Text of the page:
Statistics tell you what to expect. Get the probability of ‘touching’ and you will have a bare minimum number. Calculate the probability of reaching your point (X points OTM) and you get a much clearer picture.

  2. Thomas 06/16/2011 at 8:16 AM #

    Hi Mark,

    What do you mean when you say adjust. I read some time ago in yur blog that the way you proceeded with the kind of condors you did was closing both spreads if 30 days remaining for 1$ or closing the threatened spread close to get ITM. Your expected gain was because you only had a 1 of 3 debt IC. If you say youn adjust 1 of every two statistacal gain sould be negative.

    May be your trading style has changed because low volaitlity as I apreciate ┬┤cause I can see you use higer deltas, but that means your are not using long time IC now.


    • Mark D Wolfinger 06/16/2011 at 8:36 AM #

      I still trade 13-week iron condors.

      When I use the term ‘adjust’ I mean making a change to the original position.
      Sometimes that means reducing size by closing a portion of the trade. Sometimes it means closing the whole trade. But most of the time ‘adjust’ means to make a new trade that reduces the risk of owning the original position. For example, if the market is rising, I add a trade that earns money on a further rally.

      The idea is to offset a portion of future losses – if the market continues to move in the ‘wrong’ direction. This does not eliminate all risk. But it does reduce risk by enough so that I still want to own the newly adjusted position.

      Adjustments do not always result in losses. Sometimes the adjustment leads to additional gains or allows me to earn some profit from the original trade, even if it less than I had hoped to earn.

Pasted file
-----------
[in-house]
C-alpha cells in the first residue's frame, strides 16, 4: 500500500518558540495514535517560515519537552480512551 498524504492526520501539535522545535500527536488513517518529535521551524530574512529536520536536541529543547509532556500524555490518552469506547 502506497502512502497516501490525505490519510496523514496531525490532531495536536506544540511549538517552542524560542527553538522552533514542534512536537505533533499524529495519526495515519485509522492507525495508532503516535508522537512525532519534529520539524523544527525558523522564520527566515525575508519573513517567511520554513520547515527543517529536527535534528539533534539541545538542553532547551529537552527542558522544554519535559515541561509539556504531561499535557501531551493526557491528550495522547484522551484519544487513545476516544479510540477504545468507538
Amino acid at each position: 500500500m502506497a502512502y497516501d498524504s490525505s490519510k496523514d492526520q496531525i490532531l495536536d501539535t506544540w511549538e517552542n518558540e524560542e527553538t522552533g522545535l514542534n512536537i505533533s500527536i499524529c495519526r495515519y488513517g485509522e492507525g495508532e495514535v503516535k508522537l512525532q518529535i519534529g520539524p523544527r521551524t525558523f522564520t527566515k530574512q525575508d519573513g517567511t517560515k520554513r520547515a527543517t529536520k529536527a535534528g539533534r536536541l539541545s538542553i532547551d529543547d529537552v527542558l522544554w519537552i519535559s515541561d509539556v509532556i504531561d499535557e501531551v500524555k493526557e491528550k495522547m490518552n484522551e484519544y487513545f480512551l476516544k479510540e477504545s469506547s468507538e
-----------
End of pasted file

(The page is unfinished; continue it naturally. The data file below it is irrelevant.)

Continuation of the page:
Even if adjusting one-half of my trades, that does not suggest that money is being lost.

      Hope that answers your question.


  3. Dimitrios 06/16/2011 at 10:32 AM #


    Let us take two traders (A and B) trading ~90 day index ICs (or credit spreads) with a preference to exit the market 20-30 days before expiration. These traders make exactly the same trades and have the same comfort level and same trading philosophy, except when it comes to making an adjustment:

    Trader A always uses the same adjustment method: close all positions at the same time or close in stages.

    Trader B sometimes closes his positions and sometimes he uses other adjustment methods depending on his analysis in each situation.

    In the long run, and under all kinds of different market conditions, I think trader B will achieve better results (higher annualised returns). The question is how much better?

    Obviously, I am not looking for precise figures here, just some kind of rough data/information/comments that could help me decide for myself, if it is worth it (for me) to spend the necessary time to “master” one or more of the available adjustment methods.